St David's Park is a formal English style walled park and dates from the beginning of European settlement in 1804. This was the site of the first burial ground in Tasmania, marked out by Lieutenant-Governor David Collins and the Reverend Robert Knopwood in April 1804. At that time the burial ground was ‘a place of real seclusion and rare beauty’, located away from the main settlement and surrounded by an ‘exquisite natural shrubbery’.Information posted on site explains that it was called St David's Cemetery as a mark of respect to the memory of the Colony's founding Lt Governor, Lt Col David Collins. Collins himself was buried there in March 1810. About a year afterwards the first church in Tasmania was built on the spot, with its altar directly above his grave. However, the small wooden building hadn’t been constructed very well and within a few months it had been blown down in a storm. Later, in 1838, Lieutenant-Governor John Franklin arranged for his predecessor’s resting place to be honored with a large sandstone monument.
The site was selected because of its discreet distance from the camp, and its natural beauty. In the 1820s it was described as 'a place of real beauty and rare seclusion' crossed by two crystal streams with fine old blackwood trees dotted through the groves of wattle on the high ground. By the 1830s it had become neglected, and was surrounded by the rapidly spreading town.
St David’s was Hobart’s main cemetery and many of its most prominent citizens were buried there. As the town expanded, the land surrounding the burial ground was gradually developed and by the 1850s people were voicing concerns about the health risks associated with burying corpses in such a thickly populated neighbourhood. The Government passed the Cemeteries Act in 1865 and the opening of the Cornelian Bay cemetery in 1872 allowed St Davids and all the other burial grounds within the city to be closed.
The last burial was in 1872, but the tombstones and memorials remained there and the area became very run down. A visitor in the late 1870s wrote about its sadly forlorn state, with many of the headstones defaced, or fallen down, and others covered with a rank growth of weeds. It was not closed until 1872, by which time it has become 'an odious wilderness' of weed-choked bracken and toppled headstones.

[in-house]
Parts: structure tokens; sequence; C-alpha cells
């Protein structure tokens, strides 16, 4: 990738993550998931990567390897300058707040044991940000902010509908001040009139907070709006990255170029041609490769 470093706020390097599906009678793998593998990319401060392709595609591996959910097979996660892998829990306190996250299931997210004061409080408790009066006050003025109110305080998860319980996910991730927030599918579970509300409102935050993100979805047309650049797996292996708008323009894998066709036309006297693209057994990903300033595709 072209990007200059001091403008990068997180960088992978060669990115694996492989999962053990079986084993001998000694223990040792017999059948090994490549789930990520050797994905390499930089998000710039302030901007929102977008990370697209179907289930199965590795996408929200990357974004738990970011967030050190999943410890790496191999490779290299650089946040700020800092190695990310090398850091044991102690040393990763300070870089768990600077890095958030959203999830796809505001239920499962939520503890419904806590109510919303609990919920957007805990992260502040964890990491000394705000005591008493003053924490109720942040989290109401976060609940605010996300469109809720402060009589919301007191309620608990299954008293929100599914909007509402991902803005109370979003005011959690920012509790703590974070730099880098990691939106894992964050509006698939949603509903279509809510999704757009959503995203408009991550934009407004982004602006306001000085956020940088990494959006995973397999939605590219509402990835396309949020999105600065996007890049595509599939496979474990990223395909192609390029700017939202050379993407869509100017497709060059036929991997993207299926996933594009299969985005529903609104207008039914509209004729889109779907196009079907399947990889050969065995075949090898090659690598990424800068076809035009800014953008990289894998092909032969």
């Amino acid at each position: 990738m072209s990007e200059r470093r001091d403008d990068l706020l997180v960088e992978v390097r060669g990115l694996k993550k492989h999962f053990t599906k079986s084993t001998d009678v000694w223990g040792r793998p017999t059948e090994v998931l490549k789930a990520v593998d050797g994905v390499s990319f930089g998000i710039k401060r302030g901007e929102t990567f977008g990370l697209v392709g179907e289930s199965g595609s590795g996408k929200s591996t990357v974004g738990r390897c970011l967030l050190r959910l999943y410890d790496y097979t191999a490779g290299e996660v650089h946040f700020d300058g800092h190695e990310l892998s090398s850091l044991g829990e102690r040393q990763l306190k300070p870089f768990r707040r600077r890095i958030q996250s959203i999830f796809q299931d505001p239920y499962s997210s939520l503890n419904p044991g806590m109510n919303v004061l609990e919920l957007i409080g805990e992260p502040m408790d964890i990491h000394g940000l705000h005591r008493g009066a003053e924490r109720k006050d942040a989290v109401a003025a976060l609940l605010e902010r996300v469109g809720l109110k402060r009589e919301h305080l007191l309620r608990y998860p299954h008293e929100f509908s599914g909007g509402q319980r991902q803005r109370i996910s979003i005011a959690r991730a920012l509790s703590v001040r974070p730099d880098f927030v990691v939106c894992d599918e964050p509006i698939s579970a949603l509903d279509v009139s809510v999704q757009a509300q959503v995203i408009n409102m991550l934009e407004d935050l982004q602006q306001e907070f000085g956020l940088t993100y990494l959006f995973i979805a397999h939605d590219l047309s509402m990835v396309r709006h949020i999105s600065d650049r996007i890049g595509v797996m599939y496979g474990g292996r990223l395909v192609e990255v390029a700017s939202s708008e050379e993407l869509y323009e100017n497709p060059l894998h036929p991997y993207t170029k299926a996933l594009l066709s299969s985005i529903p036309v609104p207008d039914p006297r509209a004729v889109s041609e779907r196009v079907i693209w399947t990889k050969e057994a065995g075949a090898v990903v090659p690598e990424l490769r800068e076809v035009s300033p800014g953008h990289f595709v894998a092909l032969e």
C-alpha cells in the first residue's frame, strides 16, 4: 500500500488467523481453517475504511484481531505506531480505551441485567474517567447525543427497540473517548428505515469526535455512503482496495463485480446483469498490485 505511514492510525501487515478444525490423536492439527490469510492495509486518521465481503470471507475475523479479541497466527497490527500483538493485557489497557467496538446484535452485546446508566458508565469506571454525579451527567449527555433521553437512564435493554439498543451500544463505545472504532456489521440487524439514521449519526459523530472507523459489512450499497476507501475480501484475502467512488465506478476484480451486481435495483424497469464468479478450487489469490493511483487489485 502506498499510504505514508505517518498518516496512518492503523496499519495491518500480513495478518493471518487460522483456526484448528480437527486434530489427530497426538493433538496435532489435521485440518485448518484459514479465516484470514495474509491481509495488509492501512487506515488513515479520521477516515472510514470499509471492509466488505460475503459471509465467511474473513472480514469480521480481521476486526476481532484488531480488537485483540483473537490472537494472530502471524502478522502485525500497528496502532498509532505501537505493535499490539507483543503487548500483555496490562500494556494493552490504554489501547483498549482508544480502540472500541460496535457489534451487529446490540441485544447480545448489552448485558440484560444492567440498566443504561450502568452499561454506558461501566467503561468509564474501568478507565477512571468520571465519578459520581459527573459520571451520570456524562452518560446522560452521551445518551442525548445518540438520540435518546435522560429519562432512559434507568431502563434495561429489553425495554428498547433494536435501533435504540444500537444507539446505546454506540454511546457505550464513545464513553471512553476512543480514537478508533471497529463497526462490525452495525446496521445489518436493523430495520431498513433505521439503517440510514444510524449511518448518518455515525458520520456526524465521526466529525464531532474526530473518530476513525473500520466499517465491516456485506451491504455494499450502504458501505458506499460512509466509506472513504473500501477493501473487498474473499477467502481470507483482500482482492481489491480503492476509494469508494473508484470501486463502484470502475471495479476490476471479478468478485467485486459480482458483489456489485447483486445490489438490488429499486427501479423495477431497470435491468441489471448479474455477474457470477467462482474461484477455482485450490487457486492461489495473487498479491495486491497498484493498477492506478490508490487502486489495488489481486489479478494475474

After it was closed it became a haunt for 'undesirable characters'; some with strong nerves evaded the police by hiding in collapsed graves. The idea of redeveloping the burial ground as an ornamental garden was raised in a letter to The Mercury back in April 1890, but it was to be many years before the matter was progressed. In May 1916 the Southern Tasmanian Town Planning Association met with the Hobart City Council to lobby for all of the city’s disused cemeteries to be turned into pleasant open places for rest and recreation.
The Council endeavored to acquire St Davids burial ground but found that the church authorities were reluctant to part with it. Finally, in late 1919, the church accepted an offer of ₤5,000 and the exchange was duly sanctioned by Parliament in the St Davids Burial Ground Vesting and Improvement Act. In 1919 it was handed over to the City Council to be used as a recreation ground. A register compiled at the time shows that at least 900 people were once buried under the lush green turf of St David's Park. Some were reburied at Cornelian Bay, most were allowed to sleep on under the now carefully-tended gardens and lawns. Now only a few of the more important memorials remain - including David Collins, first Lieutenant Governor, interred in a casket of Huon pine.
A major feature of the park is the memorial wall which is made up of many of the original headstones from the park’s previous life as the Hobart colony’s first cemetery. It contains the names and details of many “First Fleeters” and many of the early settlers of Hobart Town.
A thoughtful stroll around the park's wall of headstones gives a poignant picture of life and death in the colony's early days as there are many headstones for children from those days when children’s life expectancy was not very high. There are also memorials to those settlers who came from Norfolk Island to become part of the new settlement in 1807.
The lion sculptures at the entrance were restored as a bicentennial gift to the people of Hobart from the Australian and New Zealand Banking Group Limited which erected them here jointly with the corporation of the city of Hobart in 1988. The lions were carved in a tent on the foot path in 1884 by Richard Patterson to serve over the entrance to the Bank of Van Diemen’s Land. The lions were then displayed at Port Arthur under the care of the Tasmanian Government until 1988.
A beautiful recreation area in the middle of Hobart and a wonderful reminder of the town's colonial past and of those early settlers who made Ol' Hobart Town what it has become today!